White bread and noodles and chips, OH MY!
Don’t worry. I’m not suggesting that you fear these foods as Dorothy feared wild animals. But upping the ante in your grains department can benefit far more than your cholesterol and blood pressure levels, particularly if you’re a writer.
(Psst! A healthy food pyramid does not look like this.)
Most of us have read a book or watched a movie that lacked substance, right? A predictable plot, blase characters or a seemingly pointless climax or resolution can leave us feeling cheated, wanting for more, hungry for it. (God forbid we ever write one!)
Think of refined grains like disappointing stories. The most nutritious parts have been stripped away, leaving us with something grain-like. They may look or taste good, but what do they provide? “Empty calories”—calories (units of energy reaped from food) that lack nutritional substance, i.e., vitamins, minerals, antioxidants, protein and fiber.
While whole grains promote positive energy levels, brain function and appetite control, refined grains leave us wanting for more. They can offset our blood sugar levels, zap our energy and leave less room in our diets for nutritious fare, making way for nutrient deficiencies.
Whole grains provide significant amounts of B-vitamins, zinc, magnesium, iron, vitamin E and copper. Deficiencies of any one of these nutrients can cause foggy thinking, poor memory, low moods and a slew of other health problems. And Americans as a whole consume less one-third of the minimum daily amount recommended by theU.S. Dietary Guidelines for Americans. (Perhaps that means we’re all foggy. Hmm…)
Here’s the good news: Swapping refined grains out for whole grains takes care of these dilemmas. And it’s not as difficult as it may sound.
In a study published in the “Journal of Nutrition” in Aug. 2009, researchers analyzed the effects of a nutritious diet, rich in whole grains, on the brain function of 3,634 adults age 65 or younger. A strong, positive link was found between nutritious diets and sharp cognitive abilities.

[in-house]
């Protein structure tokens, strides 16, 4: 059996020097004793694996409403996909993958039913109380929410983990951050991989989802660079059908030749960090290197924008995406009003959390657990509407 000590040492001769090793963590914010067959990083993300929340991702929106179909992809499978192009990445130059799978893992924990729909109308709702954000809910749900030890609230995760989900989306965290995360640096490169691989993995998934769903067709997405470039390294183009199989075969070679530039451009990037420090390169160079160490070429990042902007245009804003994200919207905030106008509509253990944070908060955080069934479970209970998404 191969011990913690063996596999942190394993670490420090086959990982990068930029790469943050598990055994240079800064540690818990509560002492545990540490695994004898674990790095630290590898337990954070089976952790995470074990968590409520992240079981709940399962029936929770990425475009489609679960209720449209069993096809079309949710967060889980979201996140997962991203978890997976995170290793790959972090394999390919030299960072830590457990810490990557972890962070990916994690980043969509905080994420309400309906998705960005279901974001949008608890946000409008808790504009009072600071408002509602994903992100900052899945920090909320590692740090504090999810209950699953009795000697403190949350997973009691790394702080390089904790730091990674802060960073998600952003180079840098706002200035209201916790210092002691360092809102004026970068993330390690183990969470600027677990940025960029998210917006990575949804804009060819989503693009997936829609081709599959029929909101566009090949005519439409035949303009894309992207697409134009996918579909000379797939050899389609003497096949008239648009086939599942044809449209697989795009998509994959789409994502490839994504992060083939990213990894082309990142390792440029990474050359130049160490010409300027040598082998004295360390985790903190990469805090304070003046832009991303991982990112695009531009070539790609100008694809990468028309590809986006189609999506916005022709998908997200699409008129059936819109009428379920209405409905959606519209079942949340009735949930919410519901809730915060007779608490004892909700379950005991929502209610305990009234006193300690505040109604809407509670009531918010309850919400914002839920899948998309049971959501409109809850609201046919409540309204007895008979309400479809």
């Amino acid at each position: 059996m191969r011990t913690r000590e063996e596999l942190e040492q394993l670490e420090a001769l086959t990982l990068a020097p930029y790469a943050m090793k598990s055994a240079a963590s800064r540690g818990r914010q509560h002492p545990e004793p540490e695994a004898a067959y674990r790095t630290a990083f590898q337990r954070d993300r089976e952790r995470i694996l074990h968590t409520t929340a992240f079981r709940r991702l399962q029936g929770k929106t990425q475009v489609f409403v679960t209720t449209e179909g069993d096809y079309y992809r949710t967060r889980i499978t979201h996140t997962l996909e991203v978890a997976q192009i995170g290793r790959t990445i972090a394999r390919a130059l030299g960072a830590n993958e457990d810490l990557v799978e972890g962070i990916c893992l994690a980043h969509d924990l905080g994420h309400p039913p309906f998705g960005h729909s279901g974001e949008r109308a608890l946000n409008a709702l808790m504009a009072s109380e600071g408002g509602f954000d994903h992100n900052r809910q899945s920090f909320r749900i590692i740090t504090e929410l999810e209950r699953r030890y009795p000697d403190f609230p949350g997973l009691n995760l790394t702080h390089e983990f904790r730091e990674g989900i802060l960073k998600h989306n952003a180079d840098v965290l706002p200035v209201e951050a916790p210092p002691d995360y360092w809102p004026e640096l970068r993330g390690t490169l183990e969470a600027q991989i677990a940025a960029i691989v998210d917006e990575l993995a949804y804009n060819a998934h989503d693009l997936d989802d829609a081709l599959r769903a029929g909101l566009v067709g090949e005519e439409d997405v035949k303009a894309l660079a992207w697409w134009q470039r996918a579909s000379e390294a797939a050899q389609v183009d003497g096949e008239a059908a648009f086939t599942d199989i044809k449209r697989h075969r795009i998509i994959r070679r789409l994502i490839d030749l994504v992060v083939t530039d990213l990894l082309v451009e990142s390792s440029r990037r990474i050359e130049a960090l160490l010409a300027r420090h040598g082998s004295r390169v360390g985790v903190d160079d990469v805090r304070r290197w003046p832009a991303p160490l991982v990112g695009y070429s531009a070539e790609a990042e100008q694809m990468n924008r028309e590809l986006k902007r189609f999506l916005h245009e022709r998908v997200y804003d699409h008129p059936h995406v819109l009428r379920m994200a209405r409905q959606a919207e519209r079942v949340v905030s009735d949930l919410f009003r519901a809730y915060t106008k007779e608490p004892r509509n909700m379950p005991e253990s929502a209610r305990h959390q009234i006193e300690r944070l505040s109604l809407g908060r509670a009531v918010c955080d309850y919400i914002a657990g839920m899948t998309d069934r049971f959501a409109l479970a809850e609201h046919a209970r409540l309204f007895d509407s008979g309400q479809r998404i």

What does all of this mean for us writing-folk? Eating primarily whole grains can help ensure sharp thinking, creativity and revision skills.
Tips to get you started:
- Most adults need at least three 1-oz servings of whole grains per day for general health. Although math isn’t my strong suit, it seems pretty obvious that one or more servings with each meal cuts it. At breakfast, have whole grain bread or cereal. For lunch, a sandwich on whole grain bread. With dinner, enjoy brown rice or whole wheat spaghetti. Badda bing! Three-plus servings.
- Look for “100 percent whole grain” labels on prepared breads, pasta, crackers, cereals and rice dishes. If the word “whole” is first on the ingredients list, you’re likely on the right track.
- Seek substitutes. What’s your favorite refined food? Brownies? Cookies? Chips? All of these foods are available in whole grain form. I make my own whole grain cookies and chips, but I’m on the far end of foodie-ism. If you enjoy baking, use stoneground whole wheat or white whole wheat flour instead of white or add oats in place of half of the flour.
- Don’t go crazy with it. Not every grain that passes your lips must be whole. The DGA recommends that at least half of your grains derive from whole sources. More is better, but not necessary.
- PBJ on 100 percent whole grain bread
- Scrambled egg and veggies on a whole wheat English muffin
- Old-fashioned oatmeal topped with fresh berries and yogurt
- Homemade oatmeal raisin (or “craisin”) cookies
- Bean burritos served in whole grain tortillas
- Brown rice pudding…YUM!
- Whole wheat pasta topped with tomato sauce and seasoned, diced tomatoes
- Grilled fish, meat or tofu served on brown rice and veggie pilaf
- Scrambled eggs or tofu, with quinoa mixed in
- Popcorn seasoned with natural herbs or spices